Sunday, February 20, 2011

A Day in the Life of a Storyteller

I love my job. There's not much more to say than that. So what is a typical day in the life of a storyteller like you may ask? Well, there are no "typical" days, but let me give you a glimpse into one day - today.

Magical Moments
I began my day bright and early as a guest at Bethany United Church of Christ. I was there to perform my show, "Lily and the City of Light," for their combined Sunday school classes -- meaning everyone from children up to older adults. In my interactive telling, many children came up to take on the characters in the story, but what happened towards the end was truly amazing. The last character in the show is the King. I turned to the crowd and said, "Hmm. . I wonder where the King is?" A hand shot up in the second row and before I knew it a man was on his way up making his way towards the designated "throne." This man happened to have Down Syndrome. He sat down in the chair, assumed the King's robe and crown and sat up as tall and stately as he could. It was evident to all that something magical was about to happen. There is a point in the story where Lily is offered the gift of a beautiful new heart to replace her dirty, beat-up heart. Before accepting it, she asks the King -- "But whose heart is it?" The typical response which I give the King to say is: "This is my heart, but I want you to have it." However, before I could even get the first words out of my mouth, this man held out the heart to the girl and said, "This is the heart of Jesus Christ." I don't know if words can do the moment justice. In fact, I'm certain they can't. It was beautiful and remarkable and profound in ways that defy explanation -- in ways that only a heart can understand.

Yes, This Storyteller Makes House Calls
After the morning at the church, my next stop was a Cafe in Berea where I was to be performing at the birthday party of a 7 year old girl. She had seen my show, "The Monkey and the Crocodile" at a library last year and had greatly enjoyed it which had led to her mother setting up this party performance. The theme of the party had actually been designed around the theme of the show I would be performing. I know because I received an invitation and saw how closely they were tied together. When I arrived at the party, I walked in and began to scan the room for the mother and the birthday girl. Imagine my surprise when the mother spotted me, introduced herself and then informed me that her daughter was not at the party. She'd fallen sick with strep throat a few days prior. She'd been on antibiotics and the doctors had said that she wouldn't be contagious and would be able to attend her party, but she'd woken up that day and just hadn't felt up to it. Her parents hadn't wanted to cancel the party on such short notice, so there was the mom, hosting a lovely party complete with food, balloons, party favors and entertainment, for everyone else's children while her daughter remained at home with her husband. I felt so bad for them. Then her mother told me: "She isn't upset about missing the party or her friends or any of the rest of it. She was just upset about missing the story. So I was wondering if after you perform here at the party if you might be willing to go to our home down the road and just tell the story to her." How could I resist? My heart went out to the girl and her family. Of course, I said yes. So once I'd finished telling the story "Dog Tails" to a crowd of eager party-goers who each had their own dog tails provided by the mom via Oriental Trading Company, I headed on over to the house where the young girl and her father were waiting for me. When I walked through the front door, I found the girl sitting on the couch in a jumper. Her father informed me that she had changed out of her pajamas just for the occasion. And so I told them the story -- with her and her father playing each of the parts. To see the smile on her face and the flair with which she said each of the lines was priceless. To watch her giggle as her dad portrayed the wolf in the story and tried out different voices for his character was nothing short of delightful. To be able to facilitate an experience like that where a father and daughter could enter into the world of imagination together, well, let's just say that to be part of something like that is truly priceless. Again, it positively defies words.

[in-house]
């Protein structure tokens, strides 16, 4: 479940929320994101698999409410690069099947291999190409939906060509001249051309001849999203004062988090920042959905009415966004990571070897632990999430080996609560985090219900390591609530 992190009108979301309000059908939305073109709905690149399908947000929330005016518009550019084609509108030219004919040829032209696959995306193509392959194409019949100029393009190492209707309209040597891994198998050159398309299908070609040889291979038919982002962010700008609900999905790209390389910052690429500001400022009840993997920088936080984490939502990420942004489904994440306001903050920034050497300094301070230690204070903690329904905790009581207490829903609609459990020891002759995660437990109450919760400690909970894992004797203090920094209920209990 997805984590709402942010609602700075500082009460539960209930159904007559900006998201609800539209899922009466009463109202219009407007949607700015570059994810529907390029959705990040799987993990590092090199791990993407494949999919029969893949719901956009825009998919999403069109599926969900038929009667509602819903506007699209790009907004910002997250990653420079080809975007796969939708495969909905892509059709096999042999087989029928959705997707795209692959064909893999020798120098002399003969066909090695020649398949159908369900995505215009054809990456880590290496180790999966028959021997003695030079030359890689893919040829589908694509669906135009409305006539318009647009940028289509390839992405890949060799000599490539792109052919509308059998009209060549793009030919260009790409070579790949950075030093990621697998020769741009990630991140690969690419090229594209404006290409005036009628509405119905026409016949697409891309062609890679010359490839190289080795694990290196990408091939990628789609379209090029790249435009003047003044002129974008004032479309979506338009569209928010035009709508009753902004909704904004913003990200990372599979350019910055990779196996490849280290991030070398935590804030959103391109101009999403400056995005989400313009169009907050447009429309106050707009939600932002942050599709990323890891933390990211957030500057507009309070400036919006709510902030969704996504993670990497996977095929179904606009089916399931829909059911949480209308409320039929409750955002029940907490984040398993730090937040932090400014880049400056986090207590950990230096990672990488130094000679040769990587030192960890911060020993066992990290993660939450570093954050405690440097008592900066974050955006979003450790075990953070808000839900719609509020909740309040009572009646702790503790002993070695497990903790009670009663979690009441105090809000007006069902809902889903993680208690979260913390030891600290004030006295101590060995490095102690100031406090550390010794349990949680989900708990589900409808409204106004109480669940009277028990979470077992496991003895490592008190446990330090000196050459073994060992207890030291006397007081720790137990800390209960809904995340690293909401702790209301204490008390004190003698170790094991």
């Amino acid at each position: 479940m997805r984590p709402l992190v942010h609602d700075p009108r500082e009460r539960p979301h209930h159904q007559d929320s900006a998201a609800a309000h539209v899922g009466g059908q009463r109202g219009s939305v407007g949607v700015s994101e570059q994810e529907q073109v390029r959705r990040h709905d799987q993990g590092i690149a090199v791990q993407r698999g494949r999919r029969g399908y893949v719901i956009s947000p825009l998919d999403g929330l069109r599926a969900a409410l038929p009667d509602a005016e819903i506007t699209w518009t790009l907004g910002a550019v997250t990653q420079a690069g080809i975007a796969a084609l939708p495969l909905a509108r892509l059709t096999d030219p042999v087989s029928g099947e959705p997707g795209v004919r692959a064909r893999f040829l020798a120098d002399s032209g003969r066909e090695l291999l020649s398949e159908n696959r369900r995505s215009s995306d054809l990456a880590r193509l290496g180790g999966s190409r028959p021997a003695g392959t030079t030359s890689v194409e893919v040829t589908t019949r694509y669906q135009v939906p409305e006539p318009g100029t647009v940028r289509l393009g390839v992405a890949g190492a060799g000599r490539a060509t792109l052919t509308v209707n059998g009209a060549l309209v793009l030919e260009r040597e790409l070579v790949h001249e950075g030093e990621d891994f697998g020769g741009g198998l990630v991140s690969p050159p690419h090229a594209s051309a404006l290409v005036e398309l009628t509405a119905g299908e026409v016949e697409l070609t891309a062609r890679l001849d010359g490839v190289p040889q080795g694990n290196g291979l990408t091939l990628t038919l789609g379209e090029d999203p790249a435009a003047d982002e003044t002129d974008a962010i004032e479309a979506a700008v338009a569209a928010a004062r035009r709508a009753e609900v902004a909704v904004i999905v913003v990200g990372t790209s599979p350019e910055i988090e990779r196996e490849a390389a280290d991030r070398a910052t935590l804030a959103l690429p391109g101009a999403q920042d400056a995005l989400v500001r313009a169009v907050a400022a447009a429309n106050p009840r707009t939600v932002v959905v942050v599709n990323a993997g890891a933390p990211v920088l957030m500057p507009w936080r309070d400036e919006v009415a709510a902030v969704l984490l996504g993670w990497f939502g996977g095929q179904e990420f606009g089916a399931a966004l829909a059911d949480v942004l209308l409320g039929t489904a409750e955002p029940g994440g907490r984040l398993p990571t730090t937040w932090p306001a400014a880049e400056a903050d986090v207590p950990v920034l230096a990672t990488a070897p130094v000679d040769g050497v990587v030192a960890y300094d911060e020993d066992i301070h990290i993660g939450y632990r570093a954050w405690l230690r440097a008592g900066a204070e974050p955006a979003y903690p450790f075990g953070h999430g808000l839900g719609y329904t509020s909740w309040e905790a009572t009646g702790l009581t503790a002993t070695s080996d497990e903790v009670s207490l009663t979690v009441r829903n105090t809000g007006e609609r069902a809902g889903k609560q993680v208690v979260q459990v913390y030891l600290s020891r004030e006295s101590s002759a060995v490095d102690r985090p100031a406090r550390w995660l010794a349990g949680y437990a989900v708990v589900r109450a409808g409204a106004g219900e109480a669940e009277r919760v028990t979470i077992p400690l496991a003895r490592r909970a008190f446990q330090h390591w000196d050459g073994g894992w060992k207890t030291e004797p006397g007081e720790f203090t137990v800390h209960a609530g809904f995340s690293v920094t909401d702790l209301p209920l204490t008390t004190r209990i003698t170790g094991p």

It's days like these and experiences like these that remind me that there is nothing else I'd rather be doing. As a storyteller, I am privileged to meet so many different people. And these people open up not only their hearts, but also their homes, to me. In many cases I start out almost a complete stranger. But through the power of story and the interactive nature of my work, I never leave that way.

My job does not offer me a robust benefits package. There is no 401k or insurance plan, no vacation time or paid holidays. Really, there is not even a steady paycheck -- I work if and when the work comes, and some seasons are fuller than others. But for all my job may be lacking, I cannot imagine myself doing anything else -- for it is filled with experiences so magical on which I could never put a price tag. To be both a witness and a facilitator of these moments is a tremendous gift for which I am extremely grateful.

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